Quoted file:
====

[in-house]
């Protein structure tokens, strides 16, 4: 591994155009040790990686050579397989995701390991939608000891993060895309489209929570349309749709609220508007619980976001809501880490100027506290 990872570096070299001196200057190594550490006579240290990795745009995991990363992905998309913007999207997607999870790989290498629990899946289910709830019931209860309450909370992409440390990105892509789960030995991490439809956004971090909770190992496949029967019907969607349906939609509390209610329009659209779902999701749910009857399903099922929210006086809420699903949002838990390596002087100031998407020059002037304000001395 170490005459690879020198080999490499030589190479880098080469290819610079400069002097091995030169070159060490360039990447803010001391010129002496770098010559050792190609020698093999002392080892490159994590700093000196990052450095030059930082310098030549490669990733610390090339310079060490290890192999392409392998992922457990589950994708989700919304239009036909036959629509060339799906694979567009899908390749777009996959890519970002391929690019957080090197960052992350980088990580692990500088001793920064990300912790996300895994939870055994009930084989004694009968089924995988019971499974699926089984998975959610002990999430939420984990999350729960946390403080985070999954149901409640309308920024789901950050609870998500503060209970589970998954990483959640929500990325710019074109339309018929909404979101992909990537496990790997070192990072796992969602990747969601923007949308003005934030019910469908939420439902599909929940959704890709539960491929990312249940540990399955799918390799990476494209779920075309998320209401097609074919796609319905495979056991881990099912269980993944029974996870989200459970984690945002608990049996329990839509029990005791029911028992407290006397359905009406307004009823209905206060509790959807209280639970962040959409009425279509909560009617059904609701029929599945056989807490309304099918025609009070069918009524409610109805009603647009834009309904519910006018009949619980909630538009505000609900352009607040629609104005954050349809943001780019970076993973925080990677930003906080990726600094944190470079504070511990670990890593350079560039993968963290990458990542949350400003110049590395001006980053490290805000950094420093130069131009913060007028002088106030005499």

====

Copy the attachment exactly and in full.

[in-house]
């Protein structure tokens, strides 16, 4: 591994155009040790990686050579397989995701390991939608000891993060895309489209929570349309749709609220508007619980976001809501880490100027506290 990872570096070299001196200057190594550490006579240290990795745009995991990363992905998309913007999207997607999870790989290498629990899946289910709830019931209860309450909370992409440390990105892509789960030995991490439809956004971090909770190992496949029967019907969607349906939609509390209610329009659209779902999701749910009857399903099922929210006086809420699903949002838990390596002087100031998407020059002037304000001395 170490005459690879020198080999490499030589190479880098080469290819610079400069002097091995030169070159060490360039990447803010001391010129002496770098010559050792190609020698093999002392080892490159994590700093000196990052450095030059930082310098030549490669990733610390090339310079060490290890192999392409392998992922457990589950994708989700919304239009036909036959629509060339799906694979567009899908390749777009996959890519970002391929690019957080090197960052992350980088990580692990500088001793920064990300912790996300895994939870055994009930084989004694009968089924995988019971499974699926089984998975959610002990999430939420984990999350729960946390403080985070999954149901409640309308920024789901950050609870998500503060209970589970998954990483959640929500990325710019074109339309018929909404979101992909990537496990790997070192990072796992969602990747969601923007949308003005934030019910469908939420439902599909929940959704890709539960491929990312249940540990399955799918390799990476494209779920075309998320209401097609074919796609319905495979056991881990099912269980993944029974996870989200459970984690945002608990049996329990839509029990005791029911028992407290006397359905009406307004009823209905206060509790959807209280639970962040959409009425279509909560009617059904609701029929599945056989807490309304099918025609009070069918009524409610109805009603647009834009309904519910006018009949619980909630538009505000609900352009607040629609104005954050349809943001780019970076993973925080990677930003906080990726600094944190470079504070511990670990890593350079560039993968963290990458990542949350400003110049590395001006980053490290805000950094420093130069131009913060007028002088106030005499």